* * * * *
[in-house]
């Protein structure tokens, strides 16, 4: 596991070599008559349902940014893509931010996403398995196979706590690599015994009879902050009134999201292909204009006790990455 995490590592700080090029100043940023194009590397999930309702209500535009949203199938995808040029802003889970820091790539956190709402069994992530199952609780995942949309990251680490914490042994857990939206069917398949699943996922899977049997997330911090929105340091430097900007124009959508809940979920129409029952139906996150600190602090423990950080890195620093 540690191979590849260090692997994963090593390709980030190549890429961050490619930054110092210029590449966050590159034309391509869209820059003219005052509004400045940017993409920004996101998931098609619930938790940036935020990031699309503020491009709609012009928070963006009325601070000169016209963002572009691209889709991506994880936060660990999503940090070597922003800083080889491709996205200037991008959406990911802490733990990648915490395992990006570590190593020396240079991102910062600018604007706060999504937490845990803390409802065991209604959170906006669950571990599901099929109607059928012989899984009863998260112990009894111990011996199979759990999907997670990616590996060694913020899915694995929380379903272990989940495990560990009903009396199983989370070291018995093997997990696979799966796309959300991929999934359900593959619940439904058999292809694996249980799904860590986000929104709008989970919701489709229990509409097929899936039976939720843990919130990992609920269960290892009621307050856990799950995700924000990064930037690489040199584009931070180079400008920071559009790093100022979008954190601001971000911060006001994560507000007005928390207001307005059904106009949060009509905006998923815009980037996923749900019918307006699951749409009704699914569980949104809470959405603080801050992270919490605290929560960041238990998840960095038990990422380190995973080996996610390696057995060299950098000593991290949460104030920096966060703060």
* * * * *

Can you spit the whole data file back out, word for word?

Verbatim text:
[in-house]
């Protein structure tokens, strides 16, 4: 596991070599008559349902940014893509931010996403398995196979706590690599015994009879902050009134999201292909204009006790990455 995490590592700080090029100043940023194009590397999930309702209500535009949203199938995808040029802003889970820091790539956190709402069994992530199952609780995942949309990251680490914490042994857990939206069917398949699943996922899977049997997330911090929105340091430097900007124009959508809940979920129409029952139906996150600190602090423990950080890195620093 540690191979590849260090692997994963090593390709980030190549890429961050490619930054110092210029590449966050590159034309391509869209820059003219005052509004400045940017993409920004996101998931098609619930938790940036935020990031699309503020491009709609012009928070963006009325601070000169016209963002572009691209889709991506994880936060660990999503940090070597922003800083080889491709996205200037991008959406990911802490733990990648915490395992990006570590190593020396240079991102910062600018604007706060999504937490845990803390409802065991209604959170906006669950571990599901099929109607059928012989899984009863998260112990009894111990011996199979759990999907997670990616590996060694913020899915694995929380379903272990989940495990560990009903009396199983989370070291018995093997997990696979799966796309959300991929999934359900593959619940439904058999292809694996249980799904860590986000929104709008989970919701489709229990509409097929899936039976939720843990919130990992609920269960290892009621307050856990799950995700924000990064930037690489040199584009931070180079400008920071559009790093100022979008954190601001971000911060006001994560507000007005928390207001307005059904106009949060009509905006998923815009980037996923749900019918307006699951749409009704699914569980949104809470959405603080801050992270919490605290929560960041238990998840960095038990990422380190995973080996996610390696057995060299950098000593991290949460104030920096966060703060």